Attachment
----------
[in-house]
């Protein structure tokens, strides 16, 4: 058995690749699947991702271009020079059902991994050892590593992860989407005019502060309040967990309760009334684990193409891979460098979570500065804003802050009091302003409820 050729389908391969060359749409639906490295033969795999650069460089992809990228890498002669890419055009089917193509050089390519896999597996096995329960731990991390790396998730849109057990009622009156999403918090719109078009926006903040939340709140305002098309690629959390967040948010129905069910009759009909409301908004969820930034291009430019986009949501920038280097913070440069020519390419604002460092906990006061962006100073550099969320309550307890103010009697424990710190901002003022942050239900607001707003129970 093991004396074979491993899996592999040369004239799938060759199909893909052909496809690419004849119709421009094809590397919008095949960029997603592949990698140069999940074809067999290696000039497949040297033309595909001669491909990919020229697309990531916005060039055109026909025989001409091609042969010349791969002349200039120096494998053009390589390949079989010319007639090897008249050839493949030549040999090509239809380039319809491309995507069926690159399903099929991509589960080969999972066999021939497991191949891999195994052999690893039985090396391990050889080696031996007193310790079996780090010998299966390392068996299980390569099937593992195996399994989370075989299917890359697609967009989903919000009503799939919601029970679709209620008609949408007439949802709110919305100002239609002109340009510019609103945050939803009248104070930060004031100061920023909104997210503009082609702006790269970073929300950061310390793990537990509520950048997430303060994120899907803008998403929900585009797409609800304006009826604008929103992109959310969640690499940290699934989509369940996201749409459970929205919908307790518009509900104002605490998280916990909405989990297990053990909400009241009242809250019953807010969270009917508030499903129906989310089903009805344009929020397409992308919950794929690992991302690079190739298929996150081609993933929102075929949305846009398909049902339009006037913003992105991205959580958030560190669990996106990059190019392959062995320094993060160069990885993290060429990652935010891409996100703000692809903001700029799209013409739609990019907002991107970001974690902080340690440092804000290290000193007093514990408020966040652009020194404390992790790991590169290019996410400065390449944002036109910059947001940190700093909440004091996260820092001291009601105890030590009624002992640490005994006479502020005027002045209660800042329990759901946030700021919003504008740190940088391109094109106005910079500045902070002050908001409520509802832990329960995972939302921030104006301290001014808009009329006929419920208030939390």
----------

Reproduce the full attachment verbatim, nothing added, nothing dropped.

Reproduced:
[in-house]
């Protein structure tokens, strides 16, 4: 058995690749699947991702271009020079059902991994050892590593992860989407005019502060309040967990309760009334684990193409891979460098979570500065804003802050009091302003409820 050729389908391969060359749409639906490295033969795999650069460089992809990228890498002669890419055009089917193509050089390519896999597996096995329960731990991390790396998730849109057990009622009156999403918090719109078009926006903040939340709140305002098309690629959390967040948010129905069910009759009909409301908004969820930034291009430019986009949501920038280097913070440069020519390419604002460092906990006061962006100073550099969320309550307890103010009697424990710190901002003022942050239900607001707003129970 093991004396074979491993899996592999040369004239799938060759199909893909052909496809690419004849119709421009094809590397919008095949960029997603592949990698140069999940074809067999290696000039497949040297033309595909001669491909990919020229697309990531916005060039055109026909025989001409091609042969010349791969002349200039120096494998053009390589390949079989010319007639090897008249050839493949030549040999090509239809380039319809491309995507069926690159399903099929991509589960080969999972066999021939497991191949891999195994052999690893039985090396391990050889080696031996007193310790079996780090010998299966390392068996299980390569099937593992195996399994989370075989299917890359697609967009989903919000009503799939919601029970679709209620008609949408007439949802709110919305100002239609002109340009510019609103945050939803009248104070930060004031100061920023909104997210503009082609702006790269970073929300950061310390793990537990509520950048997430303060994120899907803008998403929900585009797409609800304006009826604008929103992109959310969640690499940290699934989509369940996201749409459970929205919908307790518009509900104002605490998280916990909405989990297990053990909400009241009242809250019953807010969270009917508030499903129906989310089903009805344009929020397409992308919950794929690992991302690079190739298929996150081609993933929102075929949305846009398909049902339009006037913003992105991205959580958030560190669990996106990059190019392959062995320094993060160069990885993290060429990652935010891409996100703000692809903001700029799209013409739609990019907002991107970001974690902080340690440092804000290290000193007093514990408020966040652009020194404390992790790991590169290019996410400065390449944002036109910059947001940190700093909440004091996260820092001291009601105890030590009624002992640490005994006479502020005027002045209660800042329990759901946030700021919003504008740190940088391109094109106005910079500045902070002050908001409520509802832990329960995972939302921030104006301290001014808009009329006929419920208030939390």